The lead performances reflect this focus on process rather than outcome; in particular, Colin Farrell’s (career-best) turn as Sonny Crockett expresses an internal turmoil almost entirely through grunted one-liners and sad, puppy-dog-like eyes. You could call it “shallow” or “unimpressive” to maintain that level of stoicism in a film with performances as gleefully hammy and scenery-starving as John Ortiz’s maniacal antagonist, Jose Yero-or, you could view (as I do) Farrell’s performances as yet another key element of the distinctly Hawksian characteristics of the film as a whole, demonstrating a deeply world-weary resignation to the grim realities of his profession, countered by the romanticism of the possibility that maybe these roles don’t have to define the characters that occupy them. Jamie Foxx is similarly restrained, although more conventionally impressive, in his turn as Ricardo Tubbs. The various supporting performances punctuating the film, from Naomie Harris to Gong Li, create a world that is coldly functional in nature but always on the verge of collapse.

Mann’s status as perhaps the finest action director of the 21st-century American mainstream (even rivalling masters of the craft like John Woo) is evident throughout the film, with the intentionally jerky and energetic camera, splattered with blood and flailing around not unlike the many bodies that drop to the ground in the film’s climactic shootout. Yet the blinding flashes of gunshots cannot hide the cold, passionless violence that dictates transactions. The moon shines through the shattered windshield of a car; bodies lie gray and ethereal, unmoving except for the bursts of gunfire that pierce through them. The cyclical path of destruction in the flimsy dichotomy between those on the side of law and those on the side of crime results in those closest to the protagonists being abducted, tortured and (as the final few frames of the film hint at) possibly dead. Civilians entrapped in undercover operations are powerless to do anything but stand, as their families and lives collapse-all that they know is the few obtusely conciliatory phrases uttered by those that are supposed to protect them. And so they run into the night, hoping that they will be freed from their painful mortal coils by an incoming car. All that is left is a trail of blood, reflected in the hellish red of the hurricane-plagued sky. Exchange upon exchange, a never-ending transfer of drugs and information-through tinted windows, and through phones. The truth does not even surface in face-to-face conversations-because after all, are even the roles we occupy the “truth”? Or are they simply all we know how to do, because we are afraid to confront the possibility of doing anything else?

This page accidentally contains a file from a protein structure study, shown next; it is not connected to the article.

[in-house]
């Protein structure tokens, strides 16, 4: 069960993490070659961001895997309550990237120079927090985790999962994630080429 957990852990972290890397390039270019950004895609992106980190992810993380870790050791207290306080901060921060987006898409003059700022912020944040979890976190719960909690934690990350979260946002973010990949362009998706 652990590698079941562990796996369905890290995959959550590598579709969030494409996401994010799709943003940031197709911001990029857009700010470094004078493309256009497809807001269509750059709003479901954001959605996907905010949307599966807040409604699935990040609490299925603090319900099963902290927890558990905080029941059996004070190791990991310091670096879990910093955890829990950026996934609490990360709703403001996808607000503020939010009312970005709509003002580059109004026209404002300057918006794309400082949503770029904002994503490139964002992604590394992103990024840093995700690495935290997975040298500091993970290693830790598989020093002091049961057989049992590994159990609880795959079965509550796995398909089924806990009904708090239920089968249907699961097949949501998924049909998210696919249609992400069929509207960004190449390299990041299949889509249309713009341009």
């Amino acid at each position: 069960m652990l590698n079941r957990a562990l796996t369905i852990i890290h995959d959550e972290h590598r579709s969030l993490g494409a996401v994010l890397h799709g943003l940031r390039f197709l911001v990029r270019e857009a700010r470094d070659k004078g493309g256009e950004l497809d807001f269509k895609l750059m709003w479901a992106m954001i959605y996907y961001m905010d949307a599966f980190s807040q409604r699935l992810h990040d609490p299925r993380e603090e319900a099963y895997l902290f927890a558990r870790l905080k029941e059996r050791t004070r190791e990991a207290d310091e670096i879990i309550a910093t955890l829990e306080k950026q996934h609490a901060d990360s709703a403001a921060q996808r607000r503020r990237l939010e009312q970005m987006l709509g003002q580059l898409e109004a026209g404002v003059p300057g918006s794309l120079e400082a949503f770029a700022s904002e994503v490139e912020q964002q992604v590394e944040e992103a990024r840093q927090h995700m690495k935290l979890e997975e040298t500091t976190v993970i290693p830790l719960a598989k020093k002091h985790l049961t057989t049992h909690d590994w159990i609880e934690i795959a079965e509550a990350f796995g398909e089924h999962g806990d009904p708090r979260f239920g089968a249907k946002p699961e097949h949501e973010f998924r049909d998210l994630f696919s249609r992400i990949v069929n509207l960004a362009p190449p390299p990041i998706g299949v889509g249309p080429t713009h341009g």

Writing about Miami Vice would be futile without deliberating upon its ending, an aspect that unfortunately seems to be overlooked by even many of its defenders. Two characters stand at the end of a beach; the storm has ended, and this is its aftermath. They know that there will be a boat arriving shortly, and that it will separate them. They know that they will never meet again because no matter what they share, the roles that have torn them apart are too powerful to overcome; transactions override everything. Even the momentary escape that they made from these roles collapses into revenge and its bloody aftermath. They share a final exchange:

“Time is luck”.
“Luck ran out”.

The boat arrives. The camera zooms towards them, trying to keep them together even as the boat slowly fades away. Crockett stands at the edge, gazing in what appears to be a swirling hurricane of regret and melancholy. And then, he turns away, and walks back-as if nothing happened. The film cuts to an inverse of this relationship- a reunification, rather than a separation, across the mortal and the ethereal realms. Two hands hold each other, but the camera freezes-even this reunification is impermanent. A face looks towards, hair rippling in the wind, on the verge of tears. They take a breath, and gaze in uncertainty at what is to come. A man walks into a hospital, around which are littered the shadows of nurses.
Miami Vice does not end on a note of certainty-it does not consolidate the fates of its characters, because nothing is permanent. When not even the future is uncertain, all that matters is the here and now-speedboats in the night.